Constant changes, agile developments, mergers & acquisitions make it difficult for IT departments to track all the technologies used in an organization. Most of the time, IT departments face these issues:
IT projects use technologies that don’t follow policy rules as defined by IT departments. In addition to be risky, these technologies can be incompatible or inconsistent with the existing IT portfolio. IT debt is likely to increase if technology standards are not properly enforced
IT departments are unaware of technologies used by dev teams and other business stakeholders increasing the risk of non-compliance and uncontrolled dataflows.
The use of rogue technologies or obsolete technologies increases IT Risks that can lead to serious breaches of security. If technology components are not monitored and updated regularly, minor abnormalities at first sight can quickly lead to chain reactions with major consequences.
To regain control over the technology portfolio, streamline the number of technologies, and ensure that stakeholders inside the organization use approved technologies, enterprise architects should:
Technology inventory – including vendors and lifecycles (release date, end of life) - helps enterprise architects understand the current situation about the technologies used in their organization.
To help completing this task, this information can be retrieved from existing CMDBs. Additionally, external software libraries can be used to collect lifecycles and complete the technology inventory.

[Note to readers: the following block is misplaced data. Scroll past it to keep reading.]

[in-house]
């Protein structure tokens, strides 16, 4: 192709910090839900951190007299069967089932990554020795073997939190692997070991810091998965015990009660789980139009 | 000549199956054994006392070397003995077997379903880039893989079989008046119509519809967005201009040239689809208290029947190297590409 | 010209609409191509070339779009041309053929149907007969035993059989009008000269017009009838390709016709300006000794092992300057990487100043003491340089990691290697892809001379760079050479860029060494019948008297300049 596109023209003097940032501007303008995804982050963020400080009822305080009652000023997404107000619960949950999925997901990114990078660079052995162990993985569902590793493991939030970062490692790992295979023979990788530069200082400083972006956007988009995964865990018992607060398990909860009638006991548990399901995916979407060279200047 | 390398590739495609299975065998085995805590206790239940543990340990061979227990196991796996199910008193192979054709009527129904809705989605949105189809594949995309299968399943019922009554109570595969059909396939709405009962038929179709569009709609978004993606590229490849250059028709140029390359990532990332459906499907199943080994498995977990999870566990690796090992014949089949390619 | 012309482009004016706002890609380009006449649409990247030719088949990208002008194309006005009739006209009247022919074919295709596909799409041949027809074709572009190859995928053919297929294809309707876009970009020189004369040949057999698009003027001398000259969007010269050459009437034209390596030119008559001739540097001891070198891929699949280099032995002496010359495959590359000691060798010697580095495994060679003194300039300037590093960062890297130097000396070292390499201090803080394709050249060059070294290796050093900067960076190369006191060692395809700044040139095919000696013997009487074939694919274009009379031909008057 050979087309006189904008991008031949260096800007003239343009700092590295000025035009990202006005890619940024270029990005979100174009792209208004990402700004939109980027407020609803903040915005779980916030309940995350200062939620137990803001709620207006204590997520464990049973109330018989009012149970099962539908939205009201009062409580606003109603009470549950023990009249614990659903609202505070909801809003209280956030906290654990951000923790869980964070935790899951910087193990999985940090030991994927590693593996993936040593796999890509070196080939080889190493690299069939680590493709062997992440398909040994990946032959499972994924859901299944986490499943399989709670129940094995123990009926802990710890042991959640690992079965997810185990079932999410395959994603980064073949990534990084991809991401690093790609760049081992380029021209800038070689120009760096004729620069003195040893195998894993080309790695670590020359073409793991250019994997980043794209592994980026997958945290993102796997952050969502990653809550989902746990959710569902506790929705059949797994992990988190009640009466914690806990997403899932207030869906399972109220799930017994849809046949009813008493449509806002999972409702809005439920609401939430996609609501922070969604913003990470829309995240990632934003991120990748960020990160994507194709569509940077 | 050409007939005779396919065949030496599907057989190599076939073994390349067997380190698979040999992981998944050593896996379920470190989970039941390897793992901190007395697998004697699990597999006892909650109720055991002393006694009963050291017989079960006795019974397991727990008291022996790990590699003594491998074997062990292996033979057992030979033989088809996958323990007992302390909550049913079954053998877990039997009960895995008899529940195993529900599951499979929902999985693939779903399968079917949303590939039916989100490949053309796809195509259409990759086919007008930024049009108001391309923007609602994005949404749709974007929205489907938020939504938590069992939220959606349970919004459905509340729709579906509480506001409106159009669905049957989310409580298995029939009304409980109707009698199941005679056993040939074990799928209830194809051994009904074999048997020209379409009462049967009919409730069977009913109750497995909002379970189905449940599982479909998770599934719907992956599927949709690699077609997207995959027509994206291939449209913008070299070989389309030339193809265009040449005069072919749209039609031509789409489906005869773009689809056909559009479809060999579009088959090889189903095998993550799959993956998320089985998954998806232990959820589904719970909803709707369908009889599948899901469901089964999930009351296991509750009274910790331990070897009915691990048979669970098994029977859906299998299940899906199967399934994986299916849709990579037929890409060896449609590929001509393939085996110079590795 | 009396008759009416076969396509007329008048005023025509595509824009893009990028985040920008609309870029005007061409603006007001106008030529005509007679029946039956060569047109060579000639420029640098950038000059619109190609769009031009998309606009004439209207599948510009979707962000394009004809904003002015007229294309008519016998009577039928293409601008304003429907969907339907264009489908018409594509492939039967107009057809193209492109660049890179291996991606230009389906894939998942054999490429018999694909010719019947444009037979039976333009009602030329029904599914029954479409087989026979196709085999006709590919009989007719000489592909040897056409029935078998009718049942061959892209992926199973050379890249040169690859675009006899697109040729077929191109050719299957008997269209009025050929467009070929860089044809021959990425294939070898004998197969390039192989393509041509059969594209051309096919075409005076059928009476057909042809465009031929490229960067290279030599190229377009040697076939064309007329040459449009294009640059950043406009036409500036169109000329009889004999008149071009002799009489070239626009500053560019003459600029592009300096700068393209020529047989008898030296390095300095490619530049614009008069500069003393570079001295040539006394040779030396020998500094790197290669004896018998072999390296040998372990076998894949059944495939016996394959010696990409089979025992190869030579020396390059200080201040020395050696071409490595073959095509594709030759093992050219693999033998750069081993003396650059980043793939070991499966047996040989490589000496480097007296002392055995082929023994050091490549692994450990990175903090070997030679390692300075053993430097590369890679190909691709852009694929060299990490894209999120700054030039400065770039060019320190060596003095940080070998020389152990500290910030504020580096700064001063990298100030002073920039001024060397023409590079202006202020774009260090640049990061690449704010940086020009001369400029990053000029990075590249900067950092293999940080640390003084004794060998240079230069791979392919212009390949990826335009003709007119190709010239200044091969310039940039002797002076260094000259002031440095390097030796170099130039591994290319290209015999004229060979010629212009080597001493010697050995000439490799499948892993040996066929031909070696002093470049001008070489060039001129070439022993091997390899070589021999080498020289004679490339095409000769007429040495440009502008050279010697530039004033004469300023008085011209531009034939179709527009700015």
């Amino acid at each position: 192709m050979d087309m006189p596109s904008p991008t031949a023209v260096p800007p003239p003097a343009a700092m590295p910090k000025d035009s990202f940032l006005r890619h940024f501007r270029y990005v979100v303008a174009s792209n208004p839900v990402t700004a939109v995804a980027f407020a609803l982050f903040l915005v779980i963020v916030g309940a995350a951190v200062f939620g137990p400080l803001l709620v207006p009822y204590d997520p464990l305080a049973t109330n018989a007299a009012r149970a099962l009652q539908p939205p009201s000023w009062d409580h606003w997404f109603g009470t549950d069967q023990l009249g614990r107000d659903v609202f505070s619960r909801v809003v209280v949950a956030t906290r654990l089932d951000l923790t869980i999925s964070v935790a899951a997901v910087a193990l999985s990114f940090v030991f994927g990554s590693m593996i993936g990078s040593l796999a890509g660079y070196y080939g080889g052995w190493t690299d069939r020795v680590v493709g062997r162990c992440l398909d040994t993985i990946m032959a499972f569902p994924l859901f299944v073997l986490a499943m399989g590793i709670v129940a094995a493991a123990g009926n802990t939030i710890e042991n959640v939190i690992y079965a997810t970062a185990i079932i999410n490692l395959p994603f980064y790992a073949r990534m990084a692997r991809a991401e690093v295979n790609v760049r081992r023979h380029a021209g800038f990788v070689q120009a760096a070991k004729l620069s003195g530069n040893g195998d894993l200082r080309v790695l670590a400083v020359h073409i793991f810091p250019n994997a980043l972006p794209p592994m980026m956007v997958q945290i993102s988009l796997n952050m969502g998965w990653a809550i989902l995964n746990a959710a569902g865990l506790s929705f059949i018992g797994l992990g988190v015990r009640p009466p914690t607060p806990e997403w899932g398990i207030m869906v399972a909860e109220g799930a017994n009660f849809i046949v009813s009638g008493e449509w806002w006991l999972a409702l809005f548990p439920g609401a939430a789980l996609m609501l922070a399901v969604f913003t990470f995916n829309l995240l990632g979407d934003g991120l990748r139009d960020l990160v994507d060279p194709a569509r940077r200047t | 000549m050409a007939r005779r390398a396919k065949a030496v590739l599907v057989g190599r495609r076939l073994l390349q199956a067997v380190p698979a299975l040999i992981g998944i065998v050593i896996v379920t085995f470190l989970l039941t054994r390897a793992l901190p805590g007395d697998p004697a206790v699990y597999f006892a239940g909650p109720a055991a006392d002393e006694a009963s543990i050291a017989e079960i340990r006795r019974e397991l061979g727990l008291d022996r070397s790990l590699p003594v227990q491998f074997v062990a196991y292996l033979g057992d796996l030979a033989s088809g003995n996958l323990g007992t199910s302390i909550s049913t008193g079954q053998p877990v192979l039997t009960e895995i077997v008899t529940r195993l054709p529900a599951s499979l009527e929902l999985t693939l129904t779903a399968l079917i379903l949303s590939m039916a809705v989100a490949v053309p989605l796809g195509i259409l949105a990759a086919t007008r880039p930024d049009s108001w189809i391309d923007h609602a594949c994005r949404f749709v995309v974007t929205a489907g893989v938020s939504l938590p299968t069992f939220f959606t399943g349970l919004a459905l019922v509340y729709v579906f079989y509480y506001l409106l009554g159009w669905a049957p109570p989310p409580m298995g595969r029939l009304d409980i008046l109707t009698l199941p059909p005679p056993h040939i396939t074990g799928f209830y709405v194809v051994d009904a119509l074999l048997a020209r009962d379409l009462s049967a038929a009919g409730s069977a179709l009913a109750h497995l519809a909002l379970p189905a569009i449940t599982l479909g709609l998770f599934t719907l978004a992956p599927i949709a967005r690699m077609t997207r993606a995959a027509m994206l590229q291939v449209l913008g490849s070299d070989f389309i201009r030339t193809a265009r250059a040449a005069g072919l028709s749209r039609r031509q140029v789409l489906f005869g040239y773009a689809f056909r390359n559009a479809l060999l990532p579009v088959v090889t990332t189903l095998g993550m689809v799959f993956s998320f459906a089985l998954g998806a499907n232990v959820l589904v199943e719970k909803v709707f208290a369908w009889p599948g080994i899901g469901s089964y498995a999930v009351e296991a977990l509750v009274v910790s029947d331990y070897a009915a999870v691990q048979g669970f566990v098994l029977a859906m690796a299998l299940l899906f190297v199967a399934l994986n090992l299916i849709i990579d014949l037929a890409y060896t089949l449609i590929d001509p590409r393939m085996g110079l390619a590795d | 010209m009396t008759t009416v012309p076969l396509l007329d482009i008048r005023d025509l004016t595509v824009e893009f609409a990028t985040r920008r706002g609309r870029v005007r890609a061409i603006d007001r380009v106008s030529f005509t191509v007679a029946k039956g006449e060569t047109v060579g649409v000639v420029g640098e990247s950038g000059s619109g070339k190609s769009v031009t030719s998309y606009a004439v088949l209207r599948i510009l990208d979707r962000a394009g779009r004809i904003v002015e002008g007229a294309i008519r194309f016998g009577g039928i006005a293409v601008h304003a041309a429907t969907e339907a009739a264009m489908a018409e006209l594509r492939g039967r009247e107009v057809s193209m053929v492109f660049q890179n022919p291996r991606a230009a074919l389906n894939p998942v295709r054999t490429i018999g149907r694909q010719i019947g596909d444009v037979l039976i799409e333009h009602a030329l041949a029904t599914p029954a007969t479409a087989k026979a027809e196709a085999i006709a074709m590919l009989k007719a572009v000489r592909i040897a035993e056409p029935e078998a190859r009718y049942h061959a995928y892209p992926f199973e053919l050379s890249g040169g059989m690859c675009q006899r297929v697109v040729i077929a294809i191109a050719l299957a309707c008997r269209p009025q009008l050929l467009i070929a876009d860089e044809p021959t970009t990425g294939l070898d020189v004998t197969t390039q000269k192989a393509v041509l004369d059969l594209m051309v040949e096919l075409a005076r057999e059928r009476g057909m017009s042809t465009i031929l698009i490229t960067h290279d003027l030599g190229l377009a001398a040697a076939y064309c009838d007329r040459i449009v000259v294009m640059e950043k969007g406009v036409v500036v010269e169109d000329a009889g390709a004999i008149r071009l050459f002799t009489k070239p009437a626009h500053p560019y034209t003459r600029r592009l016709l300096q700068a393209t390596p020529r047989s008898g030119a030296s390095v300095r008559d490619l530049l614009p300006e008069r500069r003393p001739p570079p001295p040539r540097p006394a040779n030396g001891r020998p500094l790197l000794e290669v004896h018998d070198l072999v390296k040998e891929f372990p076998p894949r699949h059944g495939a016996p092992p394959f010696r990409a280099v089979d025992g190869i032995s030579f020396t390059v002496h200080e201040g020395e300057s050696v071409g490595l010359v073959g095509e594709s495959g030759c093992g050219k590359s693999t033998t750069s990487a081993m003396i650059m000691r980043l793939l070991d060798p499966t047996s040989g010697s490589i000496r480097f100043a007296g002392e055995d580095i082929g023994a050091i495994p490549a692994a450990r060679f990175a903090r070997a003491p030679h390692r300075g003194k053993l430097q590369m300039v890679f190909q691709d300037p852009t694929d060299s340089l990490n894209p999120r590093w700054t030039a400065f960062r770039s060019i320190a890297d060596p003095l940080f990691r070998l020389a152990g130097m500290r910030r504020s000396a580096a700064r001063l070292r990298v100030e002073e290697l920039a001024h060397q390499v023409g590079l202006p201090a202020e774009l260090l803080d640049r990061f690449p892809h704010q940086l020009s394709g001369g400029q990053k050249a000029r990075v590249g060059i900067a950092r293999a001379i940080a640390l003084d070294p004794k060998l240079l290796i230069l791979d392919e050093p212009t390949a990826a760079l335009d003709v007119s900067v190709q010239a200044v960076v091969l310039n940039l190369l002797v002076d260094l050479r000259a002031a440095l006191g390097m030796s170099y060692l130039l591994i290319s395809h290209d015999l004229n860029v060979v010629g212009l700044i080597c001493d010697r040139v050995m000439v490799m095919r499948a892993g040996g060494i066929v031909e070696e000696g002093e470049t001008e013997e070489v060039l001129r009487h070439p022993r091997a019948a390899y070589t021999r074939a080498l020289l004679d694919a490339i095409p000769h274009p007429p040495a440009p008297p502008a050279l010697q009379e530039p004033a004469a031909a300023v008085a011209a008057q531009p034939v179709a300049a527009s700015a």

Note that new technologies requested by the organization (dev teams, architects, local project teams), but not yet in production or standardized, should also be added in this inventory.
Once the inventory is done, technologies can be tied to applications and projects, that are themselves linked to the business capabilities they support. With this mapping, enterprise architects can clearly understand the impact of a technology to the business.
Enterprise architects select the technologies to be assessed as standards, based on the current inventory or the requests made by the dev teams and other stakeholders like architects and risk managers.
To assess technologies, various parameters can be considered such as supported applications and indirectly business capabilities, lifecycles and vendor dependency. As the technology goes through the different stages of its lifecycle, enterprise architects should update its status as follows:
Once the assessment is complete, enterprise architect can decide whether technologies comply or not with the company’s standards:
Once the status of a technology is defined, enterprise architects can share it with the organization’s stakeholders ensuring that they don’t use any rejected technologies. The technology status can be shared via a portal accessible to the whole organization or within tools used daily by dev teams and other stakeholders.
To streamline the technology portfolio, enterprise architects create projects that describe the reason to remove or update a technology, as well as a timeline, costs and involved resources.
Projects can then be prioritized based on various criteria such as strategic alignment and business impact. Once projects have been prioritized, enterprise architects can follow their execution until their completion. This step enables IT departments to effectively update or remove technologies from the technology portfolio based on the enterprise architects’ recommendations.
In the digital era, companies need to deliver products faster in an agile manner. By defining technology standards, enterprise architects help companies reduce the number of technologies – and their costs, while ensuring projects don’t use rogue technologies. By managing a limited number of technologies, dev teams are better trained at using the ones that are approved. Overall, it helps reduce technology risks while realizing important economy of scale, so that companies deliver more consistent products with an improved customer experience.